I bought a scale to measure very small quantities in 0.01 increments.
The scale has a calibration weight of 50 grams and it measures so +/- an error as expected.
My intention for the scale is to measure powder/herbs.
To try it I have a measuring spoon that says 1.25 ml and I used cinnamon as a sample and scooped it, use a knife to flat out the top and when I weighed it the scale reported 0.5 grams while I was expecting 1.25 grams.
I tried with regular sugar (not powedered) and the weight reported is the same as the measuring spoon e.g. for 2.5 ml the scale reports 2.5 grams etc.
So now I am confused. Is there a difference when using powder and measuring spoons? What's the issue here?

  • 3
    See this table. Ground cinnamon has a density of 0.5 grams per cubic centimetre (per millilitre). 1 cubic centimetre = 1 millilitre. So, your scales and measuring spoon are correct.
    – Billy Kerr
    Commented Jan 31, 2023 at 12:48
  • @BillyKerr: Thanks! So what is the difference with oil or sugar? I can't find those in the page you shared.
    – Jim
    Commented Jan 31, 2023 at 12:54
  • 8
    All ingredients have different densities. It just so happens that some will be equivalent in millimetres as they are in grams. You can't assume all ingredients will weigh the same based on volume.
    – Billy Kerr
    Commented Jan 31, 2023 at 12:59
  • @BillyKerr: Very helpful especially the page you shared thank you
    – Jim
    Commented Jan 31, 2023 at 13:01
  • 1
    The site's confusing. That link takes me to "SUGAR 'N SPICE [brand], PAPRIKA". I think if you uncheck "Branded Foods" when you search you get better results. Commented Jan 31, 2023 at 14:42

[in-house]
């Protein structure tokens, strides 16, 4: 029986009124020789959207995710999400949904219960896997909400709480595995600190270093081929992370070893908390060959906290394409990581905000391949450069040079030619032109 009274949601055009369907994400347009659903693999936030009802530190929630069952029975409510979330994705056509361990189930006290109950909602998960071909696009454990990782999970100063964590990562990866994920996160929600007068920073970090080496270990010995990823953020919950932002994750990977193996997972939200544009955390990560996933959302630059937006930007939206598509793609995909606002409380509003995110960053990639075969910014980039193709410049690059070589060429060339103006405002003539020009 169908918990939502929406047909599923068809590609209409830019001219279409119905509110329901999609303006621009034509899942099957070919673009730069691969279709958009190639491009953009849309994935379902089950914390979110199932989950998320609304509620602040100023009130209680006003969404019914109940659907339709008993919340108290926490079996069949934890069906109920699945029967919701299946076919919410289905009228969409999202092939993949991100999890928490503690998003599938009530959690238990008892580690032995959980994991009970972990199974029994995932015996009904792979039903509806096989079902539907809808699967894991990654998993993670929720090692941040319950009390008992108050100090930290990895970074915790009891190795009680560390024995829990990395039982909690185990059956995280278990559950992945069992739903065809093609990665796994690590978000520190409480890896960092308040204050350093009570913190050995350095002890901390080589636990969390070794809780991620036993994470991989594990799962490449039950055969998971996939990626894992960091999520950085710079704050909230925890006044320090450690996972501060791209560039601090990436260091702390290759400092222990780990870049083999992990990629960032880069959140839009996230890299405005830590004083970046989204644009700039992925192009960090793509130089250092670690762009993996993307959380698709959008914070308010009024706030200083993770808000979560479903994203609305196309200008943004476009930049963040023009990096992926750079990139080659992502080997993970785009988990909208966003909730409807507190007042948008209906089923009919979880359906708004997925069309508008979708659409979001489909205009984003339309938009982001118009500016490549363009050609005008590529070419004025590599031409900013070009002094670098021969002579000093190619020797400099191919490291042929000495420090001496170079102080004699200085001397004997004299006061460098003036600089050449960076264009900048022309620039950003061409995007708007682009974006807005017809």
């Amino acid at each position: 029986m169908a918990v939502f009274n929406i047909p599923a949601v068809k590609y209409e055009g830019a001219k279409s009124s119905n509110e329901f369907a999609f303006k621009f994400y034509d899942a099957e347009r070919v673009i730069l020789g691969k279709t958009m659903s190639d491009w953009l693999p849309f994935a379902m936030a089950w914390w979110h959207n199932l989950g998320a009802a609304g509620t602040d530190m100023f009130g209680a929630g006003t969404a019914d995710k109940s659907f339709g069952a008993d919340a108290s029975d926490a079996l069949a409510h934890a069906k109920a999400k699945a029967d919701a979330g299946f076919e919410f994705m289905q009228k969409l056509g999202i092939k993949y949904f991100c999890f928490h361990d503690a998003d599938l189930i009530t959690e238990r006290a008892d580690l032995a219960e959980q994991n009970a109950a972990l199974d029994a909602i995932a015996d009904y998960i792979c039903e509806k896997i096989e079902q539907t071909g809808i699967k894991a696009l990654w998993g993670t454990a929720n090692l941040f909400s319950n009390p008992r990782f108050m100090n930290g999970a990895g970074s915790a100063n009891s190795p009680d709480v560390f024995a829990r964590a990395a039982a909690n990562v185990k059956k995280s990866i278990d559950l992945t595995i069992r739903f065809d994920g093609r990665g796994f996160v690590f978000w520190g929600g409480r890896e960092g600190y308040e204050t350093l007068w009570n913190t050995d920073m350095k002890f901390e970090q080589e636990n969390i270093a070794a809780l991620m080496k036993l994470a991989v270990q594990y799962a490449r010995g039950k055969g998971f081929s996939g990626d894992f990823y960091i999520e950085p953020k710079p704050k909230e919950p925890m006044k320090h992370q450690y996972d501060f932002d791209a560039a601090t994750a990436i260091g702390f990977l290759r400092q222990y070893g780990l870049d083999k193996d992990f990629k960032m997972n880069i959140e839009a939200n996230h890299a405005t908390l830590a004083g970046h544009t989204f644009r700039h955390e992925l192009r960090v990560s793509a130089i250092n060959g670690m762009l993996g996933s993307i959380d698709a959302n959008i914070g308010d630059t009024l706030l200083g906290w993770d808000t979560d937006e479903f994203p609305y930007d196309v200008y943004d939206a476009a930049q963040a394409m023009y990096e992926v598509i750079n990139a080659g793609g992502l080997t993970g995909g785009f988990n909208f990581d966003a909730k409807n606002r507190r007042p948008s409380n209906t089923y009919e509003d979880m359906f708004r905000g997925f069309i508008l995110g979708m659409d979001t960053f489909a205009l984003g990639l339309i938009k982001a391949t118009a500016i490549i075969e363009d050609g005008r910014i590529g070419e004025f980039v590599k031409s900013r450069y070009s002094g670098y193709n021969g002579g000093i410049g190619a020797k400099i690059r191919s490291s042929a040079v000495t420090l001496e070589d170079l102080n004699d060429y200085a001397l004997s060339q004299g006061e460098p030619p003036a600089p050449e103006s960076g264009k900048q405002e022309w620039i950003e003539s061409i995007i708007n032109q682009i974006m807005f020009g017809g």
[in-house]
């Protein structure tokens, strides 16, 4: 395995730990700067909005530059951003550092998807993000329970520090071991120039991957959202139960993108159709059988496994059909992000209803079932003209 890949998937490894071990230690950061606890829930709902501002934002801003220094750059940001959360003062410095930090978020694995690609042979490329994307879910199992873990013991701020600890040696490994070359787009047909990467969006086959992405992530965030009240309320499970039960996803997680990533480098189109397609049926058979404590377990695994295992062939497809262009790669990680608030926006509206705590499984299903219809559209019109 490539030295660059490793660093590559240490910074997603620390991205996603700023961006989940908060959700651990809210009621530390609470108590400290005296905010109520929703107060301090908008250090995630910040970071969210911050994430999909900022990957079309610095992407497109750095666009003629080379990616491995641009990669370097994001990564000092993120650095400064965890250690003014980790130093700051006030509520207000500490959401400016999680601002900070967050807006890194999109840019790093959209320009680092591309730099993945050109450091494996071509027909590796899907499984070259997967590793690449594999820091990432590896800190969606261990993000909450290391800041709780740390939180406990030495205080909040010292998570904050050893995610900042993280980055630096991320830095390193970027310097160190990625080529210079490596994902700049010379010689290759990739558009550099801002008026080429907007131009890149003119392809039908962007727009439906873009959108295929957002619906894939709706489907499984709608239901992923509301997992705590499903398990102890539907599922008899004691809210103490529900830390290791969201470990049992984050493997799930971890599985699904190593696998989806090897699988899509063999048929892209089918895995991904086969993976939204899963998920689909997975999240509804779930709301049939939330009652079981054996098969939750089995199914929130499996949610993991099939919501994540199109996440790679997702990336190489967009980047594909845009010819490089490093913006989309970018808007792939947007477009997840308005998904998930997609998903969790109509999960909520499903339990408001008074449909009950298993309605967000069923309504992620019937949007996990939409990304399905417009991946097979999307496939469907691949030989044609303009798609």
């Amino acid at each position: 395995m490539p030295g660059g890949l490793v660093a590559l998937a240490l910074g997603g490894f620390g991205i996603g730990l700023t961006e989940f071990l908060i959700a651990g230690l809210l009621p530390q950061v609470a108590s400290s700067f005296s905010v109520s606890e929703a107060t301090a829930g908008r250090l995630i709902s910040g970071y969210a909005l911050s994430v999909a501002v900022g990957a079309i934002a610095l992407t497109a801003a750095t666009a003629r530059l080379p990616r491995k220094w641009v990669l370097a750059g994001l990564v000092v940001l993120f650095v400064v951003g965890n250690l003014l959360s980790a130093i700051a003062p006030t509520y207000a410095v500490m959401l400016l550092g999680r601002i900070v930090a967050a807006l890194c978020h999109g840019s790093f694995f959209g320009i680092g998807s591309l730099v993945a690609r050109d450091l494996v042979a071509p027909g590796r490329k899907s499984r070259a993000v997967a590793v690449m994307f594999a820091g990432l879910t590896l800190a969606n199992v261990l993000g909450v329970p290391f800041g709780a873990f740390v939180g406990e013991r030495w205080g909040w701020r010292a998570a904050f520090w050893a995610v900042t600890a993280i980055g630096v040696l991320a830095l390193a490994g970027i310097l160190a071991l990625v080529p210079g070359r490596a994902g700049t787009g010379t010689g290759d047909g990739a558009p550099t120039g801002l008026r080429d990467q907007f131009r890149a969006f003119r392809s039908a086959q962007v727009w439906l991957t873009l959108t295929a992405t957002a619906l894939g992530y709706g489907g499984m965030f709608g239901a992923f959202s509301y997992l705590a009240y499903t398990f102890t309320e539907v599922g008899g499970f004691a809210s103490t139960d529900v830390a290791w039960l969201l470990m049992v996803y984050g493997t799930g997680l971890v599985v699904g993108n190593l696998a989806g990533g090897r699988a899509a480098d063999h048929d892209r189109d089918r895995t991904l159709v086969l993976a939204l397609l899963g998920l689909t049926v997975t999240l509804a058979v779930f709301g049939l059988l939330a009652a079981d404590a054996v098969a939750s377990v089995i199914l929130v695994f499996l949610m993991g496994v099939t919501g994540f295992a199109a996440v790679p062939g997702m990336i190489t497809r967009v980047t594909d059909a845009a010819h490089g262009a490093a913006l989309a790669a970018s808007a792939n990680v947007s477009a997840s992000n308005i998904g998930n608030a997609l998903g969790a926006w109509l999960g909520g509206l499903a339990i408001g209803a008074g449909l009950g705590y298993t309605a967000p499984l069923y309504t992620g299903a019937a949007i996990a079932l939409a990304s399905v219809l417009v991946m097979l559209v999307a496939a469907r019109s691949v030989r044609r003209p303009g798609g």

2 Answers 2


I think you are mixing up volume and weight.

Your spoon is measuring a volume, giving you ml of the substance that you scooped. To convert this volume into a mass, you need to multiply it by the substance density in mg/ml.

Additionally, powders and coarse materials like ground herbs will not have a constant density, because of the empty spaces between their parts, which change with how you pour/scoop them.

Try shaking a container filled to the edge with herbs, and see how the level seems to diminish as the herb fragments pack better.

If you want to carefully measure weight for loose substances like powders or ground material, use a scale, not a spoon.

As a reference for how big this effect can be, I routinely store my muesli in a glass jar. By directly putting the muesli in the jar, about 10% remains in the bag. After gently shacking the jar, the whole content can fit in.

  • So what is the difference when measuring with sugar or oil and the measurement matches?
    – Jim
    Commented Jan 31, 2023 at 12:52
  • 1
    @Jim: liquids are going to give you consistent volume measurements, but it may not be 1g/mL (although many are close). Granulated items have the potential to pack differently based on a lot of factors so trap air and won’t be a consistent grams per mL but if item is dense the amount of air might bring it back near 1g/mL
    – Joe
    Commented Jan 31, 2023 at 14:51

Volume and weight are two different measurements, a spoon of powder won't weigh as much as a spoon of oil as they have different densities.

However, a handy thing to keep in mind is that with the metric system 1 gram of water = 1ml in standard conditions. So, a flat spoon of water at 1.25ml will weigh 1.25 grams. As long as your scale measures that accurately then it is correct.

  • I did the test of the water. It was roughly the same. It was very difficult to add water exactly at the brim of the spoon
    – Jim
    Commented Jan 31, 2023 at 18:43
  • 3
    At this level of precision the scale should be far better than the spoon. That's why I commented under the Q that it might be a good idea to plot a graph of g on the y axis against ml or spoonfuls on x
    – Chris H
    Commented Feb 1, 2023 at 11:11

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